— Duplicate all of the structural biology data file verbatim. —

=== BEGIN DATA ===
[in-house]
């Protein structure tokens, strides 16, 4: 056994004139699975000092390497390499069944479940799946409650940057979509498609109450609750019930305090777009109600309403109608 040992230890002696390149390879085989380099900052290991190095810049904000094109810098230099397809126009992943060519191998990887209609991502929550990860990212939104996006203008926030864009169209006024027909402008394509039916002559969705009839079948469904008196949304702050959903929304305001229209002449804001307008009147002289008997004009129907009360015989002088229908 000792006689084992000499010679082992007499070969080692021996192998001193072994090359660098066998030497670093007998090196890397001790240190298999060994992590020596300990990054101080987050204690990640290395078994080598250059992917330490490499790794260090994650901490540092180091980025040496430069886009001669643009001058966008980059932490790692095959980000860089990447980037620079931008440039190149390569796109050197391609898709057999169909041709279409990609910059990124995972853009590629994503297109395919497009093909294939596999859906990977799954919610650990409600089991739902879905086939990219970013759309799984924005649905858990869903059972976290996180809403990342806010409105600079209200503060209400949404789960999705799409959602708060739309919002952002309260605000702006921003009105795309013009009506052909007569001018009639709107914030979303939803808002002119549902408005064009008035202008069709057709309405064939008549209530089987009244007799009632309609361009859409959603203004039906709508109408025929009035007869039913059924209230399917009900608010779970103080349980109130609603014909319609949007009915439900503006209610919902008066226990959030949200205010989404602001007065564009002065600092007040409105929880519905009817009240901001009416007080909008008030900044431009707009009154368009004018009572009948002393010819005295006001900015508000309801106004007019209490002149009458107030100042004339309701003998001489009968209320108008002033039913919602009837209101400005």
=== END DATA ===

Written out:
[in-house]
């Protein structure tokens, strides 16, 4: 056994004139699975000092390497390499069944479940799946409650940057979509498609109450609750019930305090777009109600309403109608 040992230890002696390149390879085989380099900052290991190095810049904000094109810098230099397809126009992943060519191998990887209609991502929550990860990212939104996006203008926030864009169209006024027909402008394509039916002559969705009839079948469904008196949304702050959903929304305001229209002449804001307008009147002289008997004009129907009360015989002088229908 000792006689084992000499010679082992007499070969080692021996192998001193072994090359660098066998030497670093007998090196890397001790240190298999060994992590020596300990990054101080987050204690990640290395078994080598250059992917330490490499790794260090994650901490540092180091980025040496430069886009001669643009001058966008980059932490790692095959980000860089990447980037620079931008440039190149390569796109050197391609898709057999169909041709279409990609910059990124995972853009590629994503297109395919497009093909294939596999859906990977799954919610650990409600089991739902879905086939990219970013759309799984924005649905858990869903059972976290996180809403990342806010409105600079209200503060209400949404789960999705799409959602708060739309919002952002309260605000702006921003009105795309013009009506052909007569001018009639709107914030979303939803808002002119549902408005064009008035202008069709057709309405064939008549209530089987009244007799009632309609361009859409959603203004039906709508109408025929009035007869039913059924209230399917009900608010779970103080349980109130609603014909319609949007009915439900503006209610919902008066226990959030949200205010989404602001007065564009002065600092007040409105929880519905009817009240901001009416007080909008008030900044431009707009009154368009004018009572009948002393010819005295006001900015508000309801106004007019209490002149009458107030100042004339309701003998001489009968209320108008002033039913919602009837209101400005």